How do you find time to build the Big Society?

Man with a busy life

The prime minister wants to build a "big society" by getting volunteers to run services. With our work-life balance already under pressure, how do those with busy jobs and families find the spare time?

OK, so you'd like to give something back to the community. You want to improve the lot of your fellow citizens. Well done.

But first you have to commute to work, put in a shift and trudge back home.

Then the kids need feeding, the dog needs walking and the house needs a clean... and already, the day is almost over.

David Cameron says he wants to rebuild Britain by harnessing "people power" - getting volunteers to run post offices, libraries, transport services and shape housing projects.

But if surveys are to be believed, it may be that the biggest obstacle to his plans may not be his political opponents, but the 24-hour clock.

A 2007 survey for the Cabinet Office (PDF) found that 41% of those who had stopped volunteering had done so because they did not have enough time.

Likewise, a 2009 poll by the Hansard Society asked people who did not feel that they have an influence in decision-making - but who wanted to be involved - what was stopping them. Some 40% cited lack of time as the main reason.

Volunteering chart

But is the issue really lack of time - or lack of time management?

Certainly, it is hardly surprising that people blessed with an abundance of free afternoons and a lack of financial pressures - that is, those who tend to be both older and better-off - find it easiest to be good citizens.

One recent study (PDF) concluded that those who participate in local decision making "generally are more likely to be white, older, better educated, richer, middle-class males" while volunteers were typically "women, of higher social grades, in managerial positions, degree educated, and middle aged".

However, there are many who face the normal pressures of work and family - yet still manage to devote hours each week to their communities.

Finding time for a big society

Jenny Wood Patrick Hall

PA, 46, of Hoddesdon, Herts, volunteers for Girlguiding UK

Patrick Hall

Rail signaller, 34, of Scunthorpe, Lincs, volunteers for Samaritans

In an extremely busy week I'd give up six hours on a Saturday and three evenings for two hours each - usually it's not as much as that, but it's just a question of balancing and prioritising.

My family will always come first - I have three children. But I know what a positive impact I'm making on these girls' lives and that's what drives me.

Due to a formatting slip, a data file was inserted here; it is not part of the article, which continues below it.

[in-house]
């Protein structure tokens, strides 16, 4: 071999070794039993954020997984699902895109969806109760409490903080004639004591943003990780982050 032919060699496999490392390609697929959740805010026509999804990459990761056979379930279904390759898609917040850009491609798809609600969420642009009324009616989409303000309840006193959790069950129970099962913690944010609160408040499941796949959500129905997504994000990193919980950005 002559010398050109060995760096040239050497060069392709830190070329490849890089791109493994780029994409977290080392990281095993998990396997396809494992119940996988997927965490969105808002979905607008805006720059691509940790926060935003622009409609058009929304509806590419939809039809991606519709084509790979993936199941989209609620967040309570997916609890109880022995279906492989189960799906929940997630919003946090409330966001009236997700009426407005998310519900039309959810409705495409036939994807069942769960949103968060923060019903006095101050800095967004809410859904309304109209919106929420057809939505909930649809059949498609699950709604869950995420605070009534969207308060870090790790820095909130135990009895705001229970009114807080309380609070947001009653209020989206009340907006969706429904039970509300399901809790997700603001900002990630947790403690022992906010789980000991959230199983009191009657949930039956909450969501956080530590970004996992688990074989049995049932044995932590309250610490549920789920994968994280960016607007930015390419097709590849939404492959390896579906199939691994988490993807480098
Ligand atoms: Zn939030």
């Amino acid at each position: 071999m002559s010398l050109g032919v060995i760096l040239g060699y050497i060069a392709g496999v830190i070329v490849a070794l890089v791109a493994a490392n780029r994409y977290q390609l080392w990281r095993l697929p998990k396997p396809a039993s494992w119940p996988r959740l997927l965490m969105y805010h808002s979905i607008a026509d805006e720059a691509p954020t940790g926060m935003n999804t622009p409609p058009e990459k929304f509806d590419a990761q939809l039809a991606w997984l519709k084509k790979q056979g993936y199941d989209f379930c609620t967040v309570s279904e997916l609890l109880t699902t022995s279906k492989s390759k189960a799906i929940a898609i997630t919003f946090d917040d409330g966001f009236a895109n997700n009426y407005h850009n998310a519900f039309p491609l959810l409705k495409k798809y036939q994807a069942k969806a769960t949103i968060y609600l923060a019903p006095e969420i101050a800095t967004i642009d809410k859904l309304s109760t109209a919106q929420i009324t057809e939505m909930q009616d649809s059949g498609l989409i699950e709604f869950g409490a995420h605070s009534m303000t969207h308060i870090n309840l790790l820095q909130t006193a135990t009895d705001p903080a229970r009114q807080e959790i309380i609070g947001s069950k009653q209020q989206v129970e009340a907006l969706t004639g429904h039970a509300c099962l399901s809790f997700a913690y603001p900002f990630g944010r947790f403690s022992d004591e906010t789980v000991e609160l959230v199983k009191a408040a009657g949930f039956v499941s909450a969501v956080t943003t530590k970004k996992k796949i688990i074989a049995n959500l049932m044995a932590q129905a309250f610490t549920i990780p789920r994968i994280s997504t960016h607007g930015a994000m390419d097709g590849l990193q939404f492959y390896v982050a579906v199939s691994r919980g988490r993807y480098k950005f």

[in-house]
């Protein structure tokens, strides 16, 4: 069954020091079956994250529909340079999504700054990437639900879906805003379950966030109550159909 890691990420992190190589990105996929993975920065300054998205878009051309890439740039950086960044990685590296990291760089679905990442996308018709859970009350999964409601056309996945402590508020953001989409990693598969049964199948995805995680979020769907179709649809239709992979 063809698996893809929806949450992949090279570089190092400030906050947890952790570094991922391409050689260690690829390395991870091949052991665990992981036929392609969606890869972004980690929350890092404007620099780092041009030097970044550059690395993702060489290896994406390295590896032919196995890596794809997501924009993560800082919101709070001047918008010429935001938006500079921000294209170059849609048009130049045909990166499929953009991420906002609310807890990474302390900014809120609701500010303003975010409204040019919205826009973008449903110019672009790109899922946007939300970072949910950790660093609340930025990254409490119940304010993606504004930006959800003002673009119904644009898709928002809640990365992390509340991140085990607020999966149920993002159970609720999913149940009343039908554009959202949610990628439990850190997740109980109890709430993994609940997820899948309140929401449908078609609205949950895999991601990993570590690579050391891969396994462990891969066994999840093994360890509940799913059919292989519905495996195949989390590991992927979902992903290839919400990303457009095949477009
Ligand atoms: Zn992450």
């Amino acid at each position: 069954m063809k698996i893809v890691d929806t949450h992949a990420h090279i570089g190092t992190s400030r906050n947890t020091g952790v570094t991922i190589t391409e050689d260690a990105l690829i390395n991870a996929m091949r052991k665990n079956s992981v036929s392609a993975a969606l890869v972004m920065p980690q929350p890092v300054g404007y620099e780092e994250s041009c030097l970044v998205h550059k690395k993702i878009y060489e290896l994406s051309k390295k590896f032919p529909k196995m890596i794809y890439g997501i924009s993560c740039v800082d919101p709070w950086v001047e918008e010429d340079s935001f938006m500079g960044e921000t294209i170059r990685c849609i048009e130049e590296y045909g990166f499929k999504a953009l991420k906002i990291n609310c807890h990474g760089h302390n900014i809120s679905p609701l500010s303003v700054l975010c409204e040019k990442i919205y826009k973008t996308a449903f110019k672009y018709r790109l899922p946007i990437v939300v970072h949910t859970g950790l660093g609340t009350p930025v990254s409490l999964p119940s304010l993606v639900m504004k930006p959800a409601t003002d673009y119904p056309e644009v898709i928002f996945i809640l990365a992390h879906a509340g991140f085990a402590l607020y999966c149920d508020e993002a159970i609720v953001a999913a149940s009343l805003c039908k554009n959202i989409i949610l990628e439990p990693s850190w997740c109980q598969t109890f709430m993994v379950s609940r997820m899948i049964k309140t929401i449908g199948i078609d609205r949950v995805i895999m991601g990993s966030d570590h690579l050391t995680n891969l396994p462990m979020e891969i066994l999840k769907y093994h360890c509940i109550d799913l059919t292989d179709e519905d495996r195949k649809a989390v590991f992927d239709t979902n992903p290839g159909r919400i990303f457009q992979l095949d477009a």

Essentially, you've got to love it. There's no point doing it otherwise. If you're not enjoying yourself, the girls won't be having fun.

I'm very fortunate because my family are very supportive - my husband is a volunteer canoe lifeguard, so he understands. And I think my family has got so much out of it because we've met such a wide range of people.

I think the big society is a good idea. There are always people who can come forward and help their communities.

However, there needs to be more recognition of what they do. Too often parents do not understand the word "volunteer" and believe that we are actually paid.

Guiding is something I've given a lot to, but I get so much back from it as well.

My job involved a 24-hour rota, and I do most of my volunteering at night - typically, three or four hours a week.

Obviously, the Samaritans always need someone to be there to pick up the phone and it's more convenient for me.

It's a very straightforward way to make a big difference. You're listening to people who are going through very distressing episodes in their lives and it really does help them.

People say they don't have time to volunteer, but if they sit down and think about it they probably do. Most of us spend a couple of hours a week not really doing anything.

The main thing is that you have to be realistic about what you can manage. There's no point taking on more than you can cope with.

When my partner met me I was already volunteering so it's never been an issue between us. Everyone around me has always been supportive and that's crucial.

I think there's always been a big society out there. There's so many people doing so many wonderful things.

Laura Leaper

Rob Beard

Laura Leaper

Marketing executive, 26, from London, mentors with TimeBank

Rob Beard

Computer engineer, 31, of Torquay, Devon, helps volunteer IT scheme

I work up to 10-hour days and have quite a busy social life but I incorporate volunteering into my routine.

I'm not saying it's easy - it's still difficult to fit in.

But the benefits far outweigh the time I spend and it's an incentive to do it. I never walk away thinking it was a waste of time.

I mentor another young adult who is recovering from mental health issues. We meet up once a fortnight for a couple of hours in the evening or longer if it's a weekend.

I've been doing it for nine months and I can already see that I've made a positive difference.

One of the things we've done is build up her comfort levels visiting new places on public transport - it's simple to me and you but for her it's a big deal.

I had a couple of friends and family members who had been affected by mental health issues - I wanted to contribute something.

It's given me a lot of fulfilment and satisfaction. A lot of people sit at dinner parties and talk about causes they believe in, but I'm doing something about it.

The project I'm currently involved with is in Exeter, which is about an hour away on the bus - my car is out of action at the moment.

We got funding from a local charitable trust and were able to provide six computers to a community centre.

This meant we could provide access to the internet as well as things like computer training and after-school groups for kids.

A lot of these youngsters don't have computers at home - as well as giving them something to do, they're learning skills that will help them in later life.

Obviously, all this takes time.

It helps that my wife volunteers at Sure Start centres, so we understand where we're both coming from.

We can divide up childcare between us so that someone's always at home with the kids - it's just a question of being organised.

I don't know what the politics of the Big Society are all about. But I think anything that encourages volunteering and makes the most of people doing things for their community has got to be positive.